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Min : 25.70°C (+0)
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CIMA Gallary

A closer look at Victoria

The upper-floor gallery of the Queen’s Hall of Victoria Memorial Hall under its large dome that commands the best view of the 12 lunette frescoes under it was opened on Tuesday morning by governor M.K. Narayanan.

At a brief ceremony the governor said while the mausoleum represented an era gone by, it must also keep abreast of the times.

During one of his visits he had noticed that this particular balustraded gallery, closed in 1997, and some windows were shut. Being the chairman of the board of trustees of the memorial, he announced that all closed doors and windows will be opened so that visitors are able to enjoy themselves. He lay stress on streamlining documentation and improving infrastructure so that it becomes a leading museum.

The 12 lunette frescoes by Frank O Salisbury (1874-1962), an English Methodist artist, who specialised in historical and ceremonial occasions, represent important events in the life of Queen Victoria at the apogee of the Empire. These are painted with oils on canvases and glow with gold powder. The series begins with Queen Victoria’s call to the throne on June 20, 1837, and ends with her lying in state in January 1901.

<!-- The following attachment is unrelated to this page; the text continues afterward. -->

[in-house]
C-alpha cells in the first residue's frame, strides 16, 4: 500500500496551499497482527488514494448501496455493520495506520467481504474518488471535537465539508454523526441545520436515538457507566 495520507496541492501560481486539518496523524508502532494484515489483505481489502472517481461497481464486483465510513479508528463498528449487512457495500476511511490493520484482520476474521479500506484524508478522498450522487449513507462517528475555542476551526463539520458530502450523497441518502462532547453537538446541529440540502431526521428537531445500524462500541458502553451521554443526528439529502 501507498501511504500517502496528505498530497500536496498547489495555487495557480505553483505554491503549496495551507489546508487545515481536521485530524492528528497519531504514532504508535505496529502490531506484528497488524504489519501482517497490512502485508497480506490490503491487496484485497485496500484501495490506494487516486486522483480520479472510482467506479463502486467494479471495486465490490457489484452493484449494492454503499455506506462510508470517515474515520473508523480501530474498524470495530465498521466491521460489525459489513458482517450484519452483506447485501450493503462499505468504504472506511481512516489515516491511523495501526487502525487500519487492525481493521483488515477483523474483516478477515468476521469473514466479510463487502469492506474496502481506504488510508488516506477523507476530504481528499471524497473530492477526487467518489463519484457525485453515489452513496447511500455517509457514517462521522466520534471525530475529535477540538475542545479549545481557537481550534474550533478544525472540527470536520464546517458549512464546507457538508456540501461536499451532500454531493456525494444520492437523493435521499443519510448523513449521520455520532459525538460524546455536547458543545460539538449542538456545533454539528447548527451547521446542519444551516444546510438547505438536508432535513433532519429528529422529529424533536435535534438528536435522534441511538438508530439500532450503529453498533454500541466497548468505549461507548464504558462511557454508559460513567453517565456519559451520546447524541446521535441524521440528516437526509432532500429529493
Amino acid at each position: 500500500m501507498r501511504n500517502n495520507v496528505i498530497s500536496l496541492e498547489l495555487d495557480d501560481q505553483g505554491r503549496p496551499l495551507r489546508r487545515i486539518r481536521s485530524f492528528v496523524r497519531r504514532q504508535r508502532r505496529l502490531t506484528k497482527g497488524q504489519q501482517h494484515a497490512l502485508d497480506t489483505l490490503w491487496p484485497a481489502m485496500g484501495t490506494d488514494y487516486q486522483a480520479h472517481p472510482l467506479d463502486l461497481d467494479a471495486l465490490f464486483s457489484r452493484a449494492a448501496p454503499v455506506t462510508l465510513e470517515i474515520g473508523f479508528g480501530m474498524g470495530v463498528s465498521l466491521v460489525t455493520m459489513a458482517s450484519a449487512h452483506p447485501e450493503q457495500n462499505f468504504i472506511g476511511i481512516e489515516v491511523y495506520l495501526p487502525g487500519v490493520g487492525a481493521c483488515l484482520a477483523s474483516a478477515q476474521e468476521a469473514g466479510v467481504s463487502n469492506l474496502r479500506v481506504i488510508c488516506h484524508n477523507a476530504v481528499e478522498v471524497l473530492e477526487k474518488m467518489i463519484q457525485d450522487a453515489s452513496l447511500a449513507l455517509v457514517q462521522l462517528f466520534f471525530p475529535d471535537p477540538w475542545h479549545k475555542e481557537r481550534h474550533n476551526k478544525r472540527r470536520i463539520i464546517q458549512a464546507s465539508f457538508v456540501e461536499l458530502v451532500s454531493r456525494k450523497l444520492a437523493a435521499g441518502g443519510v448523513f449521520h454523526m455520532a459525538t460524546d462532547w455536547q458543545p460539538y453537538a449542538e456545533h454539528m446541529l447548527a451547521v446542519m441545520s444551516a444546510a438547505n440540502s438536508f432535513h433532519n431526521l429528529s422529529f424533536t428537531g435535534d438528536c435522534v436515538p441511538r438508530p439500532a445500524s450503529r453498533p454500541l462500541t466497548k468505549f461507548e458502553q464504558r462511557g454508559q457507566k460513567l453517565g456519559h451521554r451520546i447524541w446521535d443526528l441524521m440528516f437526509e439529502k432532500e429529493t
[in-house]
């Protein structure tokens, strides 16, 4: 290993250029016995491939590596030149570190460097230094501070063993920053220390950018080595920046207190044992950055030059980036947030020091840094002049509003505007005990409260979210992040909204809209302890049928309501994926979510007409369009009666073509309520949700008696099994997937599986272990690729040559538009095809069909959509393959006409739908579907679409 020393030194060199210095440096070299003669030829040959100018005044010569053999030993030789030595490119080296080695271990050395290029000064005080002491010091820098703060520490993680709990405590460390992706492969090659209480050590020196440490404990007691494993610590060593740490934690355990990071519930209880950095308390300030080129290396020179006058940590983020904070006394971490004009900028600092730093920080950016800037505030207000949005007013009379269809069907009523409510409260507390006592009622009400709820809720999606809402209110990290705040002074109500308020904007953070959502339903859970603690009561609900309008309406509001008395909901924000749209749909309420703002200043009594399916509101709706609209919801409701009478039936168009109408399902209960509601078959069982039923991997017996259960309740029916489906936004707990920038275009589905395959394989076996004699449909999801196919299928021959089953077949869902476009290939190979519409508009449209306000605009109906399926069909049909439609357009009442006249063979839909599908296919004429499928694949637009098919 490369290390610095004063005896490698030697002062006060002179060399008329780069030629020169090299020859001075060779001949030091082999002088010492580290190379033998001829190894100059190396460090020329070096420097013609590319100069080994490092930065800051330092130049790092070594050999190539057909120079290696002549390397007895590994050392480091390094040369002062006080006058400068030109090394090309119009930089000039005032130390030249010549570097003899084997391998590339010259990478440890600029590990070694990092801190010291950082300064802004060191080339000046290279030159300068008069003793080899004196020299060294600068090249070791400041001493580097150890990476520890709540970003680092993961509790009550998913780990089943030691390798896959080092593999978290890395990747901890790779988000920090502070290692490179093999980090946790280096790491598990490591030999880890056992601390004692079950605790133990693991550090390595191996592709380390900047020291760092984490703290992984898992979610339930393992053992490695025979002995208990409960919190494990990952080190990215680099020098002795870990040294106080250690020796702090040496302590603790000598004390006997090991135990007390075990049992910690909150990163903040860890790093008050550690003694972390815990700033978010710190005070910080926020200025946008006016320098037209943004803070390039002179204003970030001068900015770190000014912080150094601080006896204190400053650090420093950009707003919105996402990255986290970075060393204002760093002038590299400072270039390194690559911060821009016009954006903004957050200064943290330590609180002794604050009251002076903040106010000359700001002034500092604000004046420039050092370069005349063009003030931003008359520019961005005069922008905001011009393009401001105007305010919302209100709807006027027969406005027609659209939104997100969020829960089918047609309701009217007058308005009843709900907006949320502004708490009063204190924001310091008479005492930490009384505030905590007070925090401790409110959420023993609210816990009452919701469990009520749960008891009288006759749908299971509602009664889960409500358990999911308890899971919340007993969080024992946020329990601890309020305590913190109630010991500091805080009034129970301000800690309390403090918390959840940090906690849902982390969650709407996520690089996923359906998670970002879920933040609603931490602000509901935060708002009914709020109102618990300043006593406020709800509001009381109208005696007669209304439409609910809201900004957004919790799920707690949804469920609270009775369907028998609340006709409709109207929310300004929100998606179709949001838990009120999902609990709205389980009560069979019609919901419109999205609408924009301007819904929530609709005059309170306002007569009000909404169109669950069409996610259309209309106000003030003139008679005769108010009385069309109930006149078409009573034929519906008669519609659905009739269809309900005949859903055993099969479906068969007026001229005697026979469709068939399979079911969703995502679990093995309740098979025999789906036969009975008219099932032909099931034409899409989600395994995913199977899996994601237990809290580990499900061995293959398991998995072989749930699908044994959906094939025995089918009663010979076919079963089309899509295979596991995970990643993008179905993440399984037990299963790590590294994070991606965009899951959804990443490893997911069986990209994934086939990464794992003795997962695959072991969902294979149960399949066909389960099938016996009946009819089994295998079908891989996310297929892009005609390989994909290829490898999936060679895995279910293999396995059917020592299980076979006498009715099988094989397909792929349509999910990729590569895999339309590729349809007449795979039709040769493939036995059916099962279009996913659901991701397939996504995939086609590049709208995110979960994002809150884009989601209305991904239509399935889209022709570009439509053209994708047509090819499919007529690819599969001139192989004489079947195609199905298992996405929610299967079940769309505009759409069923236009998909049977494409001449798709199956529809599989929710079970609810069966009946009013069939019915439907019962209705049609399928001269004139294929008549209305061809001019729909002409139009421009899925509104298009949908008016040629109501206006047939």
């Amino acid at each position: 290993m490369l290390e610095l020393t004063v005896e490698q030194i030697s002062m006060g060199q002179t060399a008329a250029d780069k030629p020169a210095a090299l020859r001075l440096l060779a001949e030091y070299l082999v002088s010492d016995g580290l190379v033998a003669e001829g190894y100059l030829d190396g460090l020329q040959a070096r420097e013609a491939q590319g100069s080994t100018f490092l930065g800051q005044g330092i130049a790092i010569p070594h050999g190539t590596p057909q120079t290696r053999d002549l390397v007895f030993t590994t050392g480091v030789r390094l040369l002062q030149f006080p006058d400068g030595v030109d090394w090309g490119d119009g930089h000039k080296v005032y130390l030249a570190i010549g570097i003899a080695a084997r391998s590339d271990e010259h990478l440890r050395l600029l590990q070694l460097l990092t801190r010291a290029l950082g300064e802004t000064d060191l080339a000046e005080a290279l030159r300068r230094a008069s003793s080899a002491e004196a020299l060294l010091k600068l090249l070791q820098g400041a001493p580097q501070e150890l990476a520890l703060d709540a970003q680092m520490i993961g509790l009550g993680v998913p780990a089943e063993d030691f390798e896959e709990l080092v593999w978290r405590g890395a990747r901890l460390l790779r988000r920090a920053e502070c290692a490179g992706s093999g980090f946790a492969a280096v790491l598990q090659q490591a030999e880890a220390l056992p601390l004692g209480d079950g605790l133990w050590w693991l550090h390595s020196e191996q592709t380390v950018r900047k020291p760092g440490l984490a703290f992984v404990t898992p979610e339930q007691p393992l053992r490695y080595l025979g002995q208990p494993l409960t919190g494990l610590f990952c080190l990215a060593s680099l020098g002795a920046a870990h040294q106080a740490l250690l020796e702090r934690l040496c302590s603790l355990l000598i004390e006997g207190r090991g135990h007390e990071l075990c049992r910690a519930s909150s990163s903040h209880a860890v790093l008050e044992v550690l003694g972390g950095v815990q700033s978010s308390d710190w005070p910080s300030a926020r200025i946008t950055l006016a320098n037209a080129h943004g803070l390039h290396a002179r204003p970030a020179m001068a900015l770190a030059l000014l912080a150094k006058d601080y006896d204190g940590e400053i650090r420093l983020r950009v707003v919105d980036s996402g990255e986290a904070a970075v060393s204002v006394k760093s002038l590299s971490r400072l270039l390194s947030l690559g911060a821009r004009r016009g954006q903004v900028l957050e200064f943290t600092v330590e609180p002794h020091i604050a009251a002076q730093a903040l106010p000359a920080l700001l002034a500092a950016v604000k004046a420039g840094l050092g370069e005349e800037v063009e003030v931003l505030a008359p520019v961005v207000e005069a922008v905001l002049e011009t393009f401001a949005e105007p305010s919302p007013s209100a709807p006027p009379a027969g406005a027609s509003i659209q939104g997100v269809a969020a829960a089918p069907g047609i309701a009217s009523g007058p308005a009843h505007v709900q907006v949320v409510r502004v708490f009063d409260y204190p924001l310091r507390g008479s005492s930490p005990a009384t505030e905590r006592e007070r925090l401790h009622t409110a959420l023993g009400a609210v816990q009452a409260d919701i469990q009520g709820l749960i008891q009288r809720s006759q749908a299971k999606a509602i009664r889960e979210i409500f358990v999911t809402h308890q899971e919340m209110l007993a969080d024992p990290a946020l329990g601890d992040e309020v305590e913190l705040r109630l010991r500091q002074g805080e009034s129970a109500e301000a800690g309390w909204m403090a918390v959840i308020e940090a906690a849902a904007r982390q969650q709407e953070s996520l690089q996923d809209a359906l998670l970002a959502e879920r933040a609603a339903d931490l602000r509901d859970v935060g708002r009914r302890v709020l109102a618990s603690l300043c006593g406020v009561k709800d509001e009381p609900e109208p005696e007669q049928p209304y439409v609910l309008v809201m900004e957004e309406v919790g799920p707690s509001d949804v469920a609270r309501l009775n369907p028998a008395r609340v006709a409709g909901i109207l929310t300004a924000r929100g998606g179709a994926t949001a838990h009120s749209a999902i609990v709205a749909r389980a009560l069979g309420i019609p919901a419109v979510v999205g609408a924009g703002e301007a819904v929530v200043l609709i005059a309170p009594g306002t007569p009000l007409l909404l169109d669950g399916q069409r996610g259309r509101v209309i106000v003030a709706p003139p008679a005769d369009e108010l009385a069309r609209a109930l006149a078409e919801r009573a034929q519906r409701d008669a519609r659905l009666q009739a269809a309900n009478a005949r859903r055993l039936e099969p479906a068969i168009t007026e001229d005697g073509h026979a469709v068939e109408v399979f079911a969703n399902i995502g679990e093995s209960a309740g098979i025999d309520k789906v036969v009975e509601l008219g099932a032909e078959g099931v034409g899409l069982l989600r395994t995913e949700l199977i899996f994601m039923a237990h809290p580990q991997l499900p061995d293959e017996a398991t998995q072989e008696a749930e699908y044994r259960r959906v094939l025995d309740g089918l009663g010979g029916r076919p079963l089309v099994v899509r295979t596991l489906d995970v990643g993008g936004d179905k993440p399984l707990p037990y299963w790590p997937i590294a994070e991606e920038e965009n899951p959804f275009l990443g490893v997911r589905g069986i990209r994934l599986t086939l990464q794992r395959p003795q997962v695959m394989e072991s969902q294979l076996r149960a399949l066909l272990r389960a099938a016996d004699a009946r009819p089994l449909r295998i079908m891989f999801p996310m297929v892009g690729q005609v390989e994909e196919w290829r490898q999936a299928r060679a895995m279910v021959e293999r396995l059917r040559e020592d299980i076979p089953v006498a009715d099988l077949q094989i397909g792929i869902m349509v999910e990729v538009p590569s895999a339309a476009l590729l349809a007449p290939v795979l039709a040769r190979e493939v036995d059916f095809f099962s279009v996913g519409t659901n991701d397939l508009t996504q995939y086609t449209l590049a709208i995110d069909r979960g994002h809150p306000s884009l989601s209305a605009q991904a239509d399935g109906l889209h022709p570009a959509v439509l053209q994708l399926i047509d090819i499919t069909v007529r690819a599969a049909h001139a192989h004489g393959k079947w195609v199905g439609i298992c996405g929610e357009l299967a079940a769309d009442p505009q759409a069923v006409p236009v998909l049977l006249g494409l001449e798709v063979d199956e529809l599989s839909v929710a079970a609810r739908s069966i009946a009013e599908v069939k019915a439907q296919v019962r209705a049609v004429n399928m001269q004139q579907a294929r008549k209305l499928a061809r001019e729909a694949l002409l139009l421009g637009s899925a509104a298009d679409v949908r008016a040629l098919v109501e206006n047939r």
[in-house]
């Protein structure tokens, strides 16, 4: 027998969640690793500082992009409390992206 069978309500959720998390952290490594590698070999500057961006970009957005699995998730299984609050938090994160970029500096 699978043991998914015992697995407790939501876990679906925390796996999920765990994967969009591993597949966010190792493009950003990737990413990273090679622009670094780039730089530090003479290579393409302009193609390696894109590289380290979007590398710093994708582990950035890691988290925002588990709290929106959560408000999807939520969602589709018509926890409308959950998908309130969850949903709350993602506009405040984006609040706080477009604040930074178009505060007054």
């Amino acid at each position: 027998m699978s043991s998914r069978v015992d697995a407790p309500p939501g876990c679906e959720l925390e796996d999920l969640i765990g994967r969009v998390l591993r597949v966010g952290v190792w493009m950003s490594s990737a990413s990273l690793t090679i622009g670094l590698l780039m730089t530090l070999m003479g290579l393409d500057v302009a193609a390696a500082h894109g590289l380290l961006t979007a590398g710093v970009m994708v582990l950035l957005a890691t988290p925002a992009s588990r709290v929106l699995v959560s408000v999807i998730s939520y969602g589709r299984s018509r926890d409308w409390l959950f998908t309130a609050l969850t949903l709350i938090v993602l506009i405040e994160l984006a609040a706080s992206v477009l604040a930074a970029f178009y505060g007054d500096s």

In between are scenes of her Coronation in Westminster Abbey, her marriage in 1840, the proclamation of Her Majesty as Empress of India on January 1, 1877, and her “apotheosis” in full regalia. In the sixth lunette is an allegory of the Empire and represents “Britannia” with the British Lion and the Bengal Tiger at her feet with Indian soldiers on both sides.

This gallery has been restored recently but some of the paintings, which are in a stable condition, need to be touched up. The memorial, meant to be the “National Gallery and Valhalla for the Empire” was opened in 1921 by Edward VII. The canvases may be restored in winter. Bronze busts of Queen Alexandra, Edward VII, William Wilson Hunter remembered for the Imperial Gazetteer, and Florence Nightingale have been installed here.